US Gives Gov’t List of Tasks To Avoid Sanctions

The US has asked the Cambodian government to arrest five un­named officials on charges of complicity with human traffickers, close five brothels and rescue 100 trafficking victims if it wants to avoid sanctions, according to information ob­tained Thursday.

The US State Department also wants Cambodia to arrest 10 hu­man traffickers and convict three, and to reinvestigate the Afesip raid on the Chai Hour II Hotel, according to information provided by an official familiar with the case.

Cambodia was downgraded on the US anti-trafficking watchdog list on June 3 because of the government’s handling of the Afesip case. The US said sanc­tions could be im­posed by Oct 1.

Government spokesman Khieu Kanharith said Thursday that the US should provide evidence if it wants government officials arrested.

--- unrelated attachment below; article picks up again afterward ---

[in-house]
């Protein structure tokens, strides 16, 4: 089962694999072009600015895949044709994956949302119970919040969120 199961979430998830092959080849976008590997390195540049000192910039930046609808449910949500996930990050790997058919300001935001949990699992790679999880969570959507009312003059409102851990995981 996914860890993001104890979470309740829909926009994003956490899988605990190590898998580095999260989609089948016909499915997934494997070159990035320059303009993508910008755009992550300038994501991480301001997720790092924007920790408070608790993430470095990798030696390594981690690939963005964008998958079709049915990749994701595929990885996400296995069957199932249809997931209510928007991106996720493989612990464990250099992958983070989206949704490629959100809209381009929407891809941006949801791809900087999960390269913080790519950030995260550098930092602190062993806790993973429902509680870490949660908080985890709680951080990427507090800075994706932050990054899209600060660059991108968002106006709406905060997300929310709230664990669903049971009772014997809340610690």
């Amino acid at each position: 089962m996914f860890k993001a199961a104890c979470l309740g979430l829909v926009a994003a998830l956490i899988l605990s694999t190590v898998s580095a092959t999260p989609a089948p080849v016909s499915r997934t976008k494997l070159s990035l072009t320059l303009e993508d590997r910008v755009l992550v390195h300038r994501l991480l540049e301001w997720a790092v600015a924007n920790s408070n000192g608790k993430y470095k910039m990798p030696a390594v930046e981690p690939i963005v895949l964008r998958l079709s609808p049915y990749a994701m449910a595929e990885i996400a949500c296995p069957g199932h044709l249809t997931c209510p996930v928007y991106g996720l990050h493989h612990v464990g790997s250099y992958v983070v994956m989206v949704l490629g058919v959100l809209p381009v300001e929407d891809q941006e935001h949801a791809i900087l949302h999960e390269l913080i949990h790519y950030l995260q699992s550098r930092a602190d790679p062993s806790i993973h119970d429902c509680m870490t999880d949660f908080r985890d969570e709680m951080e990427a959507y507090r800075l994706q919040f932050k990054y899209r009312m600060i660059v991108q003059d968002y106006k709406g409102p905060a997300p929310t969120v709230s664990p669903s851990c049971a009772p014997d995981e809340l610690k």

“We need to arrest based on evidence,” Khieu Kanharith said. “They just tell us to arrest. It is wrong.”

“The US should depend on a lawful form,” he added.

A US Embassy official said Thursday that Cambodia “must take ag­gressive measures to prosecute and convict human traffickers and public officials found to be in­volved in trafficking, and confront cor­rup­tion in the judicial system that hampers the prosecution of traf­fickers.”

Mu Sochua, former minister of women’s affairs and now an opposition party member, said US recommendations are feasible and fair.

She wrote in an e-mail that some officials “are known to have relationships with young women and girls. Some of these girls could be their own children or [grand]children.”

“It is a widespread practice, from lower-ranking to middle-level to high-ranking officials,” she wrote. “It cannot be tolerated.”

But some observers have questioned the logic of the US shopping-list-style approach, warning that officials who have fallen out with stron­ger factions of the Cam­bo­dian government could be ar­res­ted in order to meet the requirements.

Ambassador John Miller, head of the US State Department’s Of­fice to Monitor and Combat Traffic­king in Persons, said from Washington on Monday that avoiding sanctions is a matter of political will.

“There are many countries that are just as poor that are doing far more,” to combat trafficking, he said.

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